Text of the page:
Flash Flood Alley Segements

Driving Into Flood Waters

Tale of a Lone Survivor

Tale of a Lone Flood Survivor Read More>

The majority of flood-related deaths are caused by people attempting to drive through moving water. This interactive segment explains the most common ways people die in these situations.

Family Preparedness (from Tropical Storm Allison Recovery Project)

Driven to Disaster

Ironically, many drivers rescued from flood waters report that they were in a hurry to get home-- to safety -- as a reason for tempting the danger of driving into water. However it looks, and despite what car commercials depict, driving into flood waters may be the most dangerous things one might ever try considering the following:

Most cars will float (and be swept away) in 18-24 inches of moving water. Trucks and SUVs are not much better with only 6-12 more inches of clearance. Creeks and rivers can rise very rapidly and the road bottom can also wash away making the water much deeper than it appears.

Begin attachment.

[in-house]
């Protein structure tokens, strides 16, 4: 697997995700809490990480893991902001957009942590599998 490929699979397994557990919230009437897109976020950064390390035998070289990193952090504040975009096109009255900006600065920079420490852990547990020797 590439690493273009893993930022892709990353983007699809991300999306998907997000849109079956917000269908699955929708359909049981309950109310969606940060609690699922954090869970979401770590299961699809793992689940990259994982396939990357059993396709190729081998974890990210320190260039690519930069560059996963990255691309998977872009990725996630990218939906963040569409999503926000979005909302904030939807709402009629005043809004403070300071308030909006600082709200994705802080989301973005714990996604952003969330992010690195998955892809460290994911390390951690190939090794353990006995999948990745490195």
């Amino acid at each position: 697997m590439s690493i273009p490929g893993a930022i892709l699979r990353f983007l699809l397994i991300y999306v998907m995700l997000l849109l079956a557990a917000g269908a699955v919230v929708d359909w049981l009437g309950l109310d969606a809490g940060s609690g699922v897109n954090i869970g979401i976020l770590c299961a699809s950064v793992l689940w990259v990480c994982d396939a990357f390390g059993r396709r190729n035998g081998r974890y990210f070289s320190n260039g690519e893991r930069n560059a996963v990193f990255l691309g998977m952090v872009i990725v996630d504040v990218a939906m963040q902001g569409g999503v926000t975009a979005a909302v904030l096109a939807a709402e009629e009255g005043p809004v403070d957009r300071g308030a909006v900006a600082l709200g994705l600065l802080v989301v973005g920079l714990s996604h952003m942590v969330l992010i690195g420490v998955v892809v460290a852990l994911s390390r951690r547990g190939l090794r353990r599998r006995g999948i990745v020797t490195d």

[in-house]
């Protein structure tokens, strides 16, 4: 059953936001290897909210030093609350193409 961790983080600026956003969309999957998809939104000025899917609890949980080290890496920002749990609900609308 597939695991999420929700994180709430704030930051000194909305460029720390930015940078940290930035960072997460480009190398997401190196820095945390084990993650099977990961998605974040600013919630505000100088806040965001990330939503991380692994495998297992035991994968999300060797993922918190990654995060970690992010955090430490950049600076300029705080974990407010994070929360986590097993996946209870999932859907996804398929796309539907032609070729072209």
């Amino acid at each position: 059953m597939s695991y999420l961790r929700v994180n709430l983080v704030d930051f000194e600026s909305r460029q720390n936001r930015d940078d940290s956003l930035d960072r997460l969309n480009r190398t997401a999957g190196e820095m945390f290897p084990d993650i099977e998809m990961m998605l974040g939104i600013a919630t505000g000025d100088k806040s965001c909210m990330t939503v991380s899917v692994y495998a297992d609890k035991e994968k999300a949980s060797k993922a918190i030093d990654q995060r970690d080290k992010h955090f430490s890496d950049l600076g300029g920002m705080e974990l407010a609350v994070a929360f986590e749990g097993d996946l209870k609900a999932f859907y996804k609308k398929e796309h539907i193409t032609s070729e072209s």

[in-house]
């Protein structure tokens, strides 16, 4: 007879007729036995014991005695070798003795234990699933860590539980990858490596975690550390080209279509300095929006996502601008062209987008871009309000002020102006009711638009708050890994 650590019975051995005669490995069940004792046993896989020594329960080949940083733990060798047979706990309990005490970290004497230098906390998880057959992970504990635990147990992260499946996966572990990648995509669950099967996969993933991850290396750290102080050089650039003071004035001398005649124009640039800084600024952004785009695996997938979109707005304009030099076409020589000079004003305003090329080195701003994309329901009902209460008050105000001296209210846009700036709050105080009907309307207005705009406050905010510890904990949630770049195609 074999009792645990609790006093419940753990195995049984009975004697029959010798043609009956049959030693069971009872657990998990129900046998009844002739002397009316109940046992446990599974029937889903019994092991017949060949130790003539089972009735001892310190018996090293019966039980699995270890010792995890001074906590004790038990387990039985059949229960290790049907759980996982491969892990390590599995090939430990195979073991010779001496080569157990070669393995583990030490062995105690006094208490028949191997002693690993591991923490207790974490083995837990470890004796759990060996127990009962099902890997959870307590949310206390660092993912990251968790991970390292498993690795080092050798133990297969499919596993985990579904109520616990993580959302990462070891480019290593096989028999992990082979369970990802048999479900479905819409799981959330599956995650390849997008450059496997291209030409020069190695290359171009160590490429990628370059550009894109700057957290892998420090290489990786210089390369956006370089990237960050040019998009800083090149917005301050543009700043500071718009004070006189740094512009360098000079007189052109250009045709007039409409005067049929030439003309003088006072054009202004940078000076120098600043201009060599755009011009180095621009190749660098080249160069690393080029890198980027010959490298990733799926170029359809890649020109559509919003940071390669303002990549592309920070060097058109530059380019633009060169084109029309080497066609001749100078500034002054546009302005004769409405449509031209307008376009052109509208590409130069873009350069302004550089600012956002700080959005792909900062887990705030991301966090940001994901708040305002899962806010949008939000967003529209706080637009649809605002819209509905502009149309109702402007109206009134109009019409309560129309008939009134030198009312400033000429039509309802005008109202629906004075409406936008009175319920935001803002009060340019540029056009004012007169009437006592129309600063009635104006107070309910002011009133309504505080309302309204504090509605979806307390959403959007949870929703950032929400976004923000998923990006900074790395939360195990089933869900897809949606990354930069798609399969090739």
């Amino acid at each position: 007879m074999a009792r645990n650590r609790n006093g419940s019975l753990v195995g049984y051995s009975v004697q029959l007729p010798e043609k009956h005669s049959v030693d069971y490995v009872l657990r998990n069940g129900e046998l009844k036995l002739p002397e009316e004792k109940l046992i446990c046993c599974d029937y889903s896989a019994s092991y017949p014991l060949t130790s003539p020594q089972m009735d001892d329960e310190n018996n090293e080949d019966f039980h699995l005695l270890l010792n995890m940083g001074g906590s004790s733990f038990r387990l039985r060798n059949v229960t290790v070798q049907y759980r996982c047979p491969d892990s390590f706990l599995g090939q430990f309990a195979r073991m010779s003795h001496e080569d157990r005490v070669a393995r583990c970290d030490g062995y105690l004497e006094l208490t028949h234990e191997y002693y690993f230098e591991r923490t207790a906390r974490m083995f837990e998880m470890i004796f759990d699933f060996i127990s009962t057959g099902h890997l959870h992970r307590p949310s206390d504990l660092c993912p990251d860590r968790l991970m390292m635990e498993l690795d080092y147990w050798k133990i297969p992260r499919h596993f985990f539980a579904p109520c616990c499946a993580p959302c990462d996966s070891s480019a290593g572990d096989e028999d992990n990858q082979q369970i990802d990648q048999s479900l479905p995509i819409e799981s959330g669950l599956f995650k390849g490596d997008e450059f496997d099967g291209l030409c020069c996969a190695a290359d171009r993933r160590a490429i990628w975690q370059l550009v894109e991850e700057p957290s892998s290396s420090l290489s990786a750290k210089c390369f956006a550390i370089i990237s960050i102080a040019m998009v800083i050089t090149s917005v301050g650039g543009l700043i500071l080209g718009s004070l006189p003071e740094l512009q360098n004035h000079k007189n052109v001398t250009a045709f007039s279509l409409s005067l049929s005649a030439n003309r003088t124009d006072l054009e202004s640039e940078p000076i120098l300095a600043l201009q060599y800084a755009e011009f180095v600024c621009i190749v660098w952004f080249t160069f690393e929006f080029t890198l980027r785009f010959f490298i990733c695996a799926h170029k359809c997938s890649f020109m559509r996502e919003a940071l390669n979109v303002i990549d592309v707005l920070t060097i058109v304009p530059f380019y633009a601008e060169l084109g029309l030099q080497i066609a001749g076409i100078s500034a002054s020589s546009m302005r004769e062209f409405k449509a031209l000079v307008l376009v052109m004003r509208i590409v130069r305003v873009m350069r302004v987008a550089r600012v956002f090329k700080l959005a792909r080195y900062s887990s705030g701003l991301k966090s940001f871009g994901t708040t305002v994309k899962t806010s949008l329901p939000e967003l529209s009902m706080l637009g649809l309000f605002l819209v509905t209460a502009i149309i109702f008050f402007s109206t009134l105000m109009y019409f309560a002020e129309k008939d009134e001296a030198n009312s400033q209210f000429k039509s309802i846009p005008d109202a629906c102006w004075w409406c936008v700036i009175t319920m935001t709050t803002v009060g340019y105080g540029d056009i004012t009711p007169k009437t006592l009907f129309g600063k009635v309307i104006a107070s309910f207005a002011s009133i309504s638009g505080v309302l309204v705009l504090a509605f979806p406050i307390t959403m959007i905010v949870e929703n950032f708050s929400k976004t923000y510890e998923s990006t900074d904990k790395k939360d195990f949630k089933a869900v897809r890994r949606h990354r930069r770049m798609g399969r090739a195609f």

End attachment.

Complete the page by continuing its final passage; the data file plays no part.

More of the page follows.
Once cars are swept downstream they are will often roll to one side or perhaps flip over entirely. The driver has a few precious seconds to escape the vehicle. In fact, many drivers panic as soon as the vehicle submerges and are found later with their seat belt intact.

As the interactive segment above explains, if and when a driver escapes the vehicle, there are many more extreme dangers in wait.

Quick Flood Facts

U.S. Flood Fatalities from 1960-1995

The majority of these were vehicle-related.

1 TEXAS 612

Source - National Climatic Data Center -
Storm Data publications.

See more on flood fatality statistics here: